Industrial actuators conceived from nuclear power plants

June 17, 2015
Electromechanical actuator uses integrated motor design and an inverted roller-screw transmission mechanism.
About the author
Dave Perkon is technical editor for Control Design. He has engineered and managed automation projects for Fortune500 companies in the medical, automotive, semiconductor, defense and solar industries.

"Creating an actuator design based on technologies used and proven in nuclear power plants is certainly a good starting point," says Daniel Stankovich, DA Series actuator product manager, Diakont.  Diakont’s DA Series actuators combine a precision-machined roller screw, manufactured in-house and a high-force permanent magnet synchronous motor (PMSM), all packaged together in a small compact space envelop for use in a variety of critical industrial applications.

"Diakont was incorporated in 1990 in Saint Petersburg, Russia," continues Stankovich. "From the start, the company established market share in radiation-tolerant cameras for the nuclear power plant sector.” For the next 25 years, Diakont steadily increased capabilities in various services and products with a focus on the energy sector: nuclear power, natural gas and oil.

These products and services expanded from radiation-tolerant cameras to inspection robots for pipeline-integrity projects. In 2008, Diakont supplied its first motion-control system for nuclear power plants. This system utilized dual-redundant roller-screw actuators coupled with precisely engineered control system to handle the plant’s steam turbine. These units incorporated fail-safe features to prevent turbine overspeed, which is extremely dangerous and can cause expensive damage to the turbine. The actuator controlled a pilot valve adjusting steam flow to the turbine. This also required precise control and fine tuning of the steam to match the grid frequency.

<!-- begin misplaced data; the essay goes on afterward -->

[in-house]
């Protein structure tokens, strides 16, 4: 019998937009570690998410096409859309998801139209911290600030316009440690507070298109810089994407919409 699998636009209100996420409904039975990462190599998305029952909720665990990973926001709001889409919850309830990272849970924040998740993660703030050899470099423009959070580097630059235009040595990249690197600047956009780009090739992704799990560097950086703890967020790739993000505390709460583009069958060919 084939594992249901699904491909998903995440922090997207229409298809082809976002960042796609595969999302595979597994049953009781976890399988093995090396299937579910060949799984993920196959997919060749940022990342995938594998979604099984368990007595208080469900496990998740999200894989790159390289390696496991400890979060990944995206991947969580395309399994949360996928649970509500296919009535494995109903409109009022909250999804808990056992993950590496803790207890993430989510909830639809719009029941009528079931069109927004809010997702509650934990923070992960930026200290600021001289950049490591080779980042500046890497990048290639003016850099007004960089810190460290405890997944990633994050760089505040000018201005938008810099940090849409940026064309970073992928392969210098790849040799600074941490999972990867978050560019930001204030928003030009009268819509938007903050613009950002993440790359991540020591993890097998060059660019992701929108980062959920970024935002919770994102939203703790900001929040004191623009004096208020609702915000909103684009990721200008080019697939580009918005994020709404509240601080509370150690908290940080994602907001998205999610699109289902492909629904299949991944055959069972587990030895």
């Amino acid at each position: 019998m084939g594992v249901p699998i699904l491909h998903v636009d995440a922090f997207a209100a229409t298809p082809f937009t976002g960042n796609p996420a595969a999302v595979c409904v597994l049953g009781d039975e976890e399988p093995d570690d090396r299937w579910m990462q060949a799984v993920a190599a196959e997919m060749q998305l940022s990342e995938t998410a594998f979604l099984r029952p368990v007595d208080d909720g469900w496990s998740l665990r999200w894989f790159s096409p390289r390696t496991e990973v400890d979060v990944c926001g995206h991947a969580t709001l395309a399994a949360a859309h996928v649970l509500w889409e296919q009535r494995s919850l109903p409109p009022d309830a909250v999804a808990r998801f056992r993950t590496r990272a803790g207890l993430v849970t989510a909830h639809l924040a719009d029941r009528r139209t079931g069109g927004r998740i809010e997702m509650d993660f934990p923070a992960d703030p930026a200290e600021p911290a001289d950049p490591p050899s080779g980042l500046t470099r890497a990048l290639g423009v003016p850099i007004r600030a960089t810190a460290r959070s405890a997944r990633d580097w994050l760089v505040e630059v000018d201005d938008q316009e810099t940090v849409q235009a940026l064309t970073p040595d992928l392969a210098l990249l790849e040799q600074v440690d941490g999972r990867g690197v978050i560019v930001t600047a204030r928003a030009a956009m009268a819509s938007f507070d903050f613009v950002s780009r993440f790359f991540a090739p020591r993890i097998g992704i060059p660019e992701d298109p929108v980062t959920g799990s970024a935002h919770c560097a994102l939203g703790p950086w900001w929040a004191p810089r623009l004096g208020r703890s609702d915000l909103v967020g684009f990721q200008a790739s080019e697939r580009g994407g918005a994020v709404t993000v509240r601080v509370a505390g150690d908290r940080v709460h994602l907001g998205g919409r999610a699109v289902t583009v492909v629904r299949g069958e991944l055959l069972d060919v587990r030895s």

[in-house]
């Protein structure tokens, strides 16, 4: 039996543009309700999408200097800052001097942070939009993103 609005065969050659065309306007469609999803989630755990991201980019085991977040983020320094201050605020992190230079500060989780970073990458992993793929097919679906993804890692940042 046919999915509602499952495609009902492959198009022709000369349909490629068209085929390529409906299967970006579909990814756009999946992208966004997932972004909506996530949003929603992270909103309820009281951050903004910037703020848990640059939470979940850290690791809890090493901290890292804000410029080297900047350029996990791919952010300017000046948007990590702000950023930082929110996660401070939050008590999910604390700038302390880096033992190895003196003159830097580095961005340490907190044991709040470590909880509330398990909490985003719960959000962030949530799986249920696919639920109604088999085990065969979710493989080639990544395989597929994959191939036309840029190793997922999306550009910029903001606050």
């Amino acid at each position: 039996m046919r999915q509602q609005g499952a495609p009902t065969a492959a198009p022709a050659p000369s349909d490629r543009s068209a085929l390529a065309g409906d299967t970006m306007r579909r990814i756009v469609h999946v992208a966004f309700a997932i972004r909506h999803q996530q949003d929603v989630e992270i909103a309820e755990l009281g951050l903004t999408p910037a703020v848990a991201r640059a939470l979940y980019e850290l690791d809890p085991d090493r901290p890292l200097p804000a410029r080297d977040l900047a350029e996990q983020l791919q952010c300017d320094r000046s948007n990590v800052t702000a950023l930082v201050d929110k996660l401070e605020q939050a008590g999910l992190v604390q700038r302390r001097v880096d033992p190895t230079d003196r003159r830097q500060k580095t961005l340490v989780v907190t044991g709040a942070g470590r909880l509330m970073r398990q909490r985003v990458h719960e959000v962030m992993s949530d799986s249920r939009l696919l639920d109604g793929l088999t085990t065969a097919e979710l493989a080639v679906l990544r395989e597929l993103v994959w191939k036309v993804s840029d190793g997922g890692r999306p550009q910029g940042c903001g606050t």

Nuclear-power-plant operators expressed interest in the actuator, notes Stankovich. "Diakont, having developed the capabilities to produce demanding actuators, set out to create a mass-produced actuator based on roller screws for the manufacturing industry," he says.

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This product line is based on years of technology development and now approaching a million hours of proven operating life in the most demanding applications, states Stankovich. The Diakont DA Series actuator is Diakont’s first offering of a mass-produced product that is available for customers outside of the energy industry.

A well-integrated design

"The new DA Series is an electromechanical actuator that utilizes an integrated motor design, as well as an inverted roller-screw transmission mechanism," explains Stankovich. The DA67 actuator has a continuous force rating of up to 600 lbf and has a price that is on par with similar ball screw actuators. The actuator incorporates several feedback options including a standard resolver, an incremental encoder or an absolute encoder. The motor is a high-pole PMSM variation that minimizes cogging torque and is designed for high-performance servo applications but can run with or without position encoders. Diakont also has more powerful models on the product roadmap (DA99 and DA140) which will generate forces of up to 8,000 lbf.


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A wide variety of stepper-motor and servo-motor drives are available to run the PMSM. "Our motors are compatible with most of the servo drives on the market," notes Stankovich. “And the motors are compatible with many available drives including Siemens, Elmo, Kolmorgen, Delta, Advanced Motion Control and others. Diakont can provide tech support and recommend drives and connections. This includes motor and resolver or encoder connections and cables."